Two possible scenarios for the revolution were drawn up then, for the short and medium terms (without counting on its total and absolute reversal by a bloody coup, by a fascist takeover, something that, at the time, still hadn’t happened but that couldn’t be ruled out): one the one hand a proposal for a “third way”, a humanised capitalism, basically social democratic (which would be what was more or less  being constructed in these last years, with a national and multinational management that made big sales, with big petroleum contracts for transnational companies, but with a more fair distribution of the national oil income). The other way was a deepening towards socialism, defining and putting a clear programmatic line into practice in relation to this new socialism that has been talked about a lot but in which its still not known where its headed for. Now, it’s not possible that both projects coexist. There’s either expropriation or private property is maintained. The moment arrives when one has to define things.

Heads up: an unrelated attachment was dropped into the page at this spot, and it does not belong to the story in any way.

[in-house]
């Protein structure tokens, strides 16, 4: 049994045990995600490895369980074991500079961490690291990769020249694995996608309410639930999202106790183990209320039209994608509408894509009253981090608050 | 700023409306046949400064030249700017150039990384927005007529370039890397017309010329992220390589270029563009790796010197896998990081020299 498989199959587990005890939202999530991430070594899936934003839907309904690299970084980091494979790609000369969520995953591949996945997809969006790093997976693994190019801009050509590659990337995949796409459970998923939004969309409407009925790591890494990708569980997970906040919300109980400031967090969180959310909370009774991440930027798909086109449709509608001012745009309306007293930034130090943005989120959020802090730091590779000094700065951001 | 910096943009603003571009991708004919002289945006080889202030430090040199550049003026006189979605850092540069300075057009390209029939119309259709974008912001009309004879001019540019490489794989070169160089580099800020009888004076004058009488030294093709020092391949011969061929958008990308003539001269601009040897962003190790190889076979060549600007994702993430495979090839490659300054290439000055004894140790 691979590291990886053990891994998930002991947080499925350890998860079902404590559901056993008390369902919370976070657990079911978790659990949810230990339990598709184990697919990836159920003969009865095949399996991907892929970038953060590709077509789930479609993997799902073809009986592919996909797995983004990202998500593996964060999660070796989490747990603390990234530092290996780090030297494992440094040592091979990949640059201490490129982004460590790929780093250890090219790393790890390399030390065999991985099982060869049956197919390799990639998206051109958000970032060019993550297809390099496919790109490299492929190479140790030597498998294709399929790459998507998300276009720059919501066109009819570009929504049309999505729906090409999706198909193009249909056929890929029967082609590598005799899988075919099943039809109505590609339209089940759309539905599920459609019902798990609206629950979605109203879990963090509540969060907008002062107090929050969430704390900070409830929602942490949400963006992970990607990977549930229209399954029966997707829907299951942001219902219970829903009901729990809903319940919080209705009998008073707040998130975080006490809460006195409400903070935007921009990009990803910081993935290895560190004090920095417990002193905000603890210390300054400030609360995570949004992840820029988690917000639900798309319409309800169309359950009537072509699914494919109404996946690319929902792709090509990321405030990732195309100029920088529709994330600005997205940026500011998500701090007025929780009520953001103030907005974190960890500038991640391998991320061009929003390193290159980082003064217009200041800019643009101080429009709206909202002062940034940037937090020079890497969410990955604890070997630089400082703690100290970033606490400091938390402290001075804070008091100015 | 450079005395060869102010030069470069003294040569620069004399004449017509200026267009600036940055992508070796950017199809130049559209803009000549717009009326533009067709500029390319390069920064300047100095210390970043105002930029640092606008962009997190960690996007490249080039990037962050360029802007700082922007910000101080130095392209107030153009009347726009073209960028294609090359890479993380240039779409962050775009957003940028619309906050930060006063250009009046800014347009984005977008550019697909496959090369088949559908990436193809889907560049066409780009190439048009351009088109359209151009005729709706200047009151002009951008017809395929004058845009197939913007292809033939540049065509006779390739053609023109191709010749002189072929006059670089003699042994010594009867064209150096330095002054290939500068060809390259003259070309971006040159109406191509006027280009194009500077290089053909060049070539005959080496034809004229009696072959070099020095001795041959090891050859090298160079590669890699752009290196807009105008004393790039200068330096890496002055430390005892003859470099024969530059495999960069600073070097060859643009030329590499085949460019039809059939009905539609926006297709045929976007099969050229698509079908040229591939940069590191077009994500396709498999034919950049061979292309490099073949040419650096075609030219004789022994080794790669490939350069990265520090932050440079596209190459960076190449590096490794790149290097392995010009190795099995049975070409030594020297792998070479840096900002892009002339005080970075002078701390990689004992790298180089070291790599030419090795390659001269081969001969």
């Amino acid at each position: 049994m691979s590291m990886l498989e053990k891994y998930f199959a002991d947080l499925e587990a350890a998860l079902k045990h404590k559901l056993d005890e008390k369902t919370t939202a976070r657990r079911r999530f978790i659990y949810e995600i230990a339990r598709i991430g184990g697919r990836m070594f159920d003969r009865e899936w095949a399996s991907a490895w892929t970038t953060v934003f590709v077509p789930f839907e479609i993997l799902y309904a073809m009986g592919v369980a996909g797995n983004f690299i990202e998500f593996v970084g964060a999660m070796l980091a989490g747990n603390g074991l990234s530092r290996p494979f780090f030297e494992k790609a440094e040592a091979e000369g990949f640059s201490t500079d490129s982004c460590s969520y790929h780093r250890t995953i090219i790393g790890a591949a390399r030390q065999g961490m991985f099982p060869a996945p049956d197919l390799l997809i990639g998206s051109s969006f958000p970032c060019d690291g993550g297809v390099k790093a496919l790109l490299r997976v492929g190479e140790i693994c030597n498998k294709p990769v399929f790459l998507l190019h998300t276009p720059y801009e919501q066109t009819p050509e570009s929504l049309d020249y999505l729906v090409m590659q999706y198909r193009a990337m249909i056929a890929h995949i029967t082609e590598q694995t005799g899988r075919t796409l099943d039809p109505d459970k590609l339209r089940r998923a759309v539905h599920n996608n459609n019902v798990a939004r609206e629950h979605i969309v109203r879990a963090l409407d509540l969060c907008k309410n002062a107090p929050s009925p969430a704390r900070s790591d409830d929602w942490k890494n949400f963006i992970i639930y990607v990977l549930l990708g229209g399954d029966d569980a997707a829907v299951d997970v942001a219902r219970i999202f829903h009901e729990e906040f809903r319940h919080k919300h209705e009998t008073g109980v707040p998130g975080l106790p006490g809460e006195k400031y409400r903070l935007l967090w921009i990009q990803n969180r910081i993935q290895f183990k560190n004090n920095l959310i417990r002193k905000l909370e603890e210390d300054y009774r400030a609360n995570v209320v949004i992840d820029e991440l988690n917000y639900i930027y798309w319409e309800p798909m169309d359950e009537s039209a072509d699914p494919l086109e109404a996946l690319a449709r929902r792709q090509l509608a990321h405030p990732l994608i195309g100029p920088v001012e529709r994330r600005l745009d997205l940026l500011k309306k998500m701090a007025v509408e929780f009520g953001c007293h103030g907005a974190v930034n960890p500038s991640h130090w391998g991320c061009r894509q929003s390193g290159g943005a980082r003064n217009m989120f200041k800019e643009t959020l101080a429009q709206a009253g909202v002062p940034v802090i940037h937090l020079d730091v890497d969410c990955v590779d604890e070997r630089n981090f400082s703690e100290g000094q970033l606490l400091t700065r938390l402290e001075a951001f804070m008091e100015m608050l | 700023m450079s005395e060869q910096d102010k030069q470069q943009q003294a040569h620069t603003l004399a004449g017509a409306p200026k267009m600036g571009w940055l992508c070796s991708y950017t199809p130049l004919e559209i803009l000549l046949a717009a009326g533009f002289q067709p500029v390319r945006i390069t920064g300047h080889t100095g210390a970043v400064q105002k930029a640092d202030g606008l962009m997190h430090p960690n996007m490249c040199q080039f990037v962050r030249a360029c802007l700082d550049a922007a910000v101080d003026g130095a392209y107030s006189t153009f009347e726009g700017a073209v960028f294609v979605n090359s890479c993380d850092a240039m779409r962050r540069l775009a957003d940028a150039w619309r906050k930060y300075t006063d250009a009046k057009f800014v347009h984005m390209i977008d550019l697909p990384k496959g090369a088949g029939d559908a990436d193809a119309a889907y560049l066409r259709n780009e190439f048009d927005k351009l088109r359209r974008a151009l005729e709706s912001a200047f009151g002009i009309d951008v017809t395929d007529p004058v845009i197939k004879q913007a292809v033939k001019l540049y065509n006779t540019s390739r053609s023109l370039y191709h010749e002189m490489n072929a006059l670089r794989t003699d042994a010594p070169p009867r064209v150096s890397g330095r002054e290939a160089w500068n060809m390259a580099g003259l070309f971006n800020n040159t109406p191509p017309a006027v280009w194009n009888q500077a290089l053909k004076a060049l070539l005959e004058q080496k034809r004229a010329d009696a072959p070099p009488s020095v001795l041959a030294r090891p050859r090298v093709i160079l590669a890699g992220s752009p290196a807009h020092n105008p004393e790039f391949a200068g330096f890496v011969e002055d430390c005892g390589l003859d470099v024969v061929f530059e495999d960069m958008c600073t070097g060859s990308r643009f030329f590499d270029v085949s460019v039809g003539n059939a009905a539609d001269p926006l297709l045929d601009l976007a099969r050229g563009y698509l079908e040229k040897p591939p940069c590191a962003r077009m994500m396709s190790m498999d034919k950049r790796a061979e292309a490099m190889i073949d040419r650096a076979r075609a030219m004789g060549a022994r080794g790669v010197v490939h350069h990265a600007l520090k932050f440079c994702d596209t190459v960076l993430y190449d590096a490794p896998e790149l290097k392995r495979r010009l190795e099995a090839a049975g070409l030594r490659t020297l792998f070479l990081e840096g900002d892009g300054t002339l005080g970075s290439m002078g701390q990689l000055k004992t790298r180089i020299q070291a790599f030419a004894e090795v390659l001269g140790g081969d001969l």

One could say that the international situation of the Chavista Venezuela isn’t the same as Cuba in the sixties, with a still victorious, strong, and growing Soviet Union. That’s true, without any doubt. But does it justify what we’re seeing right now?

The political right embedded in the state apparatus – but fundamentally in the dominant culture, in the ideology of the leadership cadre – blocks the advancement in the deepening of the revolution. The idea of “acting correctly in order to get recognition” with the enemy is mediocre. The enemy is always the enemy. Or would it be that class hate can disappear with a polite smile? Dialectics of society is a lot more complicated than the very good political flexibility of driver Chavez. His charisma might be bit but the class struggle also includes him, drags him, swallows him up. Maybe this had to be said, because it seems he hasn’t understood it going by the last few events (handing over revolutionary fighters in order to ingratiate himself with the Colombian ultra-right, and definitely, the toning down of his image of being “revolutionary” and “angry” with imperialism).